The constant theme of Martin Scorsese’s best work are the temptations of the flesh, never more aptly seen than though the prism of real-life subjects. He’s explored this through Jake LaMotta, Howard Hughes, Henry Hill and Jesus Christ, but in his new film The Wolf of Wall Street, Jordan Belfort may have the most savage appetite of them all. Here, Scorsese turns his camera to the greed and avarice of the stock market boom of the late 80s that he sees in almost the same way as his great film Goodfellas, with a kid from the middle class who finds a short-route to riches and unapologetically enjoys the anything-goes lifestyle. He wants anything and everything and gets it, no matter what. Then, as Scorsese’s subjects always do, must suffer for it. Jordan races through life as fast as he can, acquiring anything and everything he can get his hands on. Anything? How about his own yacht with a helipad? Of course, you’ll need a helicopter to go along with it.
Like Goodfellas, which followed the personal real-life story of an outsider into the world of New York gangsters, The Wolf of Wall Street follows the rise and fall of Jordan Belfort, who narrates his own story with the energy of a runaway bullet train. At 22, he is a nice kid from the middle class who gets a job with a legendary Wall Street firm L.J. Rothchild under the tutelage of Mark Hanna (Matthew McConaughey) a wiry drug-addict who not only trains the kid, but lets him in on the secrets of quick success. “The name of the game,” he tells Jordan,” is moving the money from the client’s pocket to your pocket.” This is a mantra that Jordan takes to heart, even if the client doesn’t make a dime.
Then, only weeks after getting the job, Rothchild hits a brick wall on October 19th, 1987 – Black Monday – forcing the grand old lady to close its doors after 90 years. Without a job, he starts from the bottom at the only firm that will hire him – a meager penny-stock firm that works out of an auto parts garage. Jordan makes himself a superstar by proving how easy it is to scam the client to make money fast. He takes over the business, building it from penny stocks to Blue Chips to IPOs born on the backs of screwing their clients. To his surprise, he finds a small patch of money hungry brokers ready to follow his lead. Most visible is a pudgy Jewish kid named Donnie (Jonah Hill) who becomes his right arm. Donnie is a glutinous yin to Jordan’s yang, an otherwise nice Jewish kid who tries to throw off that moniker by dressing as WASP-like as he can.
In no time Jordan has turned the tiny boiler room brokerage firm into Stratton Oakmont, an operation built on crooked investments from which flows money, money, money leading to mountains of drugs, rooms full of naked women, and every expensive toy under the sun. He feels guilty about nothing, taking Gordon Gekko’s mantra of “Greed is Good” and making it into a religious sacrament. Jordan is a modern-day Caligula, a Roman Emperor who makes no apologies for his gross avarice, his drug addiction, his sex addiction or any other morally reprehensible machination that allowed him to get it. In no time at all he has be biggest house, the biggest boat, the best sports car, the fastest plane, and mounds and mounds of drugs. He even trades in his supportive wife (“How I Met Your Mother”’s Cristin Milioti) for a gorgeous blonde trophy wife (Naomi Robbie).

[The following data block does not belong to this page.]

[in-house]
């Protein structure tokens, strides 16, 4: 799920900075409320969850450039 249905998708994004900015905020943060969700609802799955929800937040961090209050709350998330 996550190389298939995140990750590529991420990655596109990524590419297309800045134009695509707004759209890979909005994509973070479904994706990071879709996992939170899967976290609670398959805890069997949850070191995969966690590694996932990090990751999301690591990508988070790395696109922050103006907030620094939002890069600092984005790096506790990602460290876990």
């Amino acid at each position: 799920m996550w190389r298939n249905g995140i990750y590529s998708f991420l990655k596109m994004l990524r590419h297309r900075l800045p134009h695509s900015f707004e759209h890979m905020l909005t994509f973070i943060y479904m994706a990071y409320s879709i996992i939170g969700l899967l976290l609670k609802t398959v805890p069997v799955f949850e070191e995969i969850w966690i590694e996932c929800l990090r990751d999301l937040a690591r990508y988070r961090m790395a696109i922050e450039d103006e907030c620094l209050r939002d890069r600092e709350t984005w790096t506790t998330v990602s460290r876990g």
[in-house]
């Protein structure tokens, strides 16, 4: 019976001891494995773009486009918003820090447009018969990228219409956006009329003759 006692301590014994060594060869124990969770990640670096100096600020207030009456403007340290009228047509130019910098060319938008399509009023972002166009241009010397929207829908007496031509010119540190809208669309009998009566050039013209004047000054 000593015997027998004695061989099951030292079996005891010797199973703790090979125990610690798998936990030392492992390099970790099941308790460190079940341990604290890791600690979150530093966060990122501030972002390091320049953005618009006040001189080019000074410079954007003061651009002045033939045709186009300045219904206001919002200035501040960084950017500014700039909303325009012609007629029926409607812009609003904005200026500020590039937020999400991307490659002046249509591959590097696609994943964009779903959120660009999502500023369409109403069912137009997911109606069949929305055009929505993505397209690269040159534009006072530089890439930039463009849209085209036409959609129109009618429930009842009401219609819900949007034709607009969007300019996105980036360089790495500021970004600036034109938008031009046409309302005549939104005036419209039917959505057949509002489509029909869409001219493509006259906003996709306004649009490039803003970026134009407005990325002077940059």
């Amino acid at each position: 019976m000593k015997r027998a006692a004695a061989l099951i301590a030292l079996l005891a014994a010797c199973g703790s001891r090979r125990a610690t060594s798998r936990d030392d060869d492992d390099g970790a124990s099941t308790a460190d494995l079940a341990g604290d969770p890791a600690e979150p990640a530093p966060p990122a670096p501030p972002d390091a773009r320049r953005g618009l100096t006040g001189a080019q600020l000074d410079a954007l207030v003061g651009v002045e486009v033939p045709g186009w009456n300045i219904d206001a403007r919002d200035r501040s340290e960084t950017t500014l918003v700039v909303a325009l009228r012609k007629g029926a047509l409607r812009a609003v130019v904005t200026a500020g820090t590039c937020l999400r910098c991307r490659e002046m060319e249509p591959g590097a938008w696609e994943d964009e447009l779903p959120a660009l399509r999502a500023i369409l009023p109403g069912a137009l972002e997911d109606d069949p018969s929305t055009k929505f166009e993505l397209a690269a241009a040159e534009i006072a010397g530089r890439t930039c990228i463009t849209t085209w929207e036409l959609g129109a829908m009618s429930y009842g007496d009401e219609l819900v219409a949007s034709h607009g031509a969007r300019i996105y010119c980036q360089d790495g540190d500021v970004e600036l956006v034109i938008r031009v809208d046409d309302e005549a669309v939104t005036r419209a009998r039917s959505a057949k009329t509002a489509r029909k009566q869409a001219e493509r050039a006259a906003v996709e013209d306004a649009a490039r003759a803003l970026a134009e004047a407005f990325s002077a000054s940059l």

In our minds, possibly not to Jordan, there is always the dread that the party will come to an end. We feel that, but Jordan constantly skirts disaster, especially late in the film when he desperately needs to get to Switzerland and takes his own boat instead of a plane. The plane explodes in mid-air and Jordan comes to believe that he may be invincible. We feel that too, even when a boy scout FBI agent (Kyle Chandler) start snooping around Jordan’s books. The scene at sea, incidentally, is a not-so-thinly veiled call-back to DiCaprio’s role in Titanic when his boat is caught in a violent storm and it looks like The King of the World won’t make it out of this one either.
The rhythm of the film is familiar to anyone who has seen Scorsese’s films before, what is amazing is that it’s always infectious. We know that what Jordan and Donnie are doing is morally reprehensible, but there is something in the attractiveness of their behavior that makes us privately hope that they won’t get caught. In our own way we like these guys, and that may come from our familiarity with their other films. DiCaprio, in particular, turns in his very best performance, throwing away his good-guy image as a man who lives by appetite alone. There are notes here that DiCaprio has never been able to display. Yes, he’s good looking, but he isn’t afraid to look like a jerk. Here he is able to display his talent for slapstick in a scene in which Jordan ingests a 15 year-old Quaalude that sends his body into a fit very close to cerebral palsy. That’s no good when he desperately needs to get to his car to stop Donnie from making a fatal mistake. What is surprising is that this scene is played for laughs and it works!
This is a movie made up of two or three dozen perfect moments like that. Overall it’s energy is charged by the pacing and by DiCaprio’s in-your-face narration. This is a raunchy, messy, but ultimately exciting film about one guy who desires everything and gets it. If it seems a bit too long, that’s only because it is playing to the theme of wretched excess. The end of the film sends Jordan on a toboggan slide that seems somewhat inevitable, causing his reign as king of the world to end with a whimper instead of a bang. Does he learn a lesson from all his sins of lust and greed? What do you think?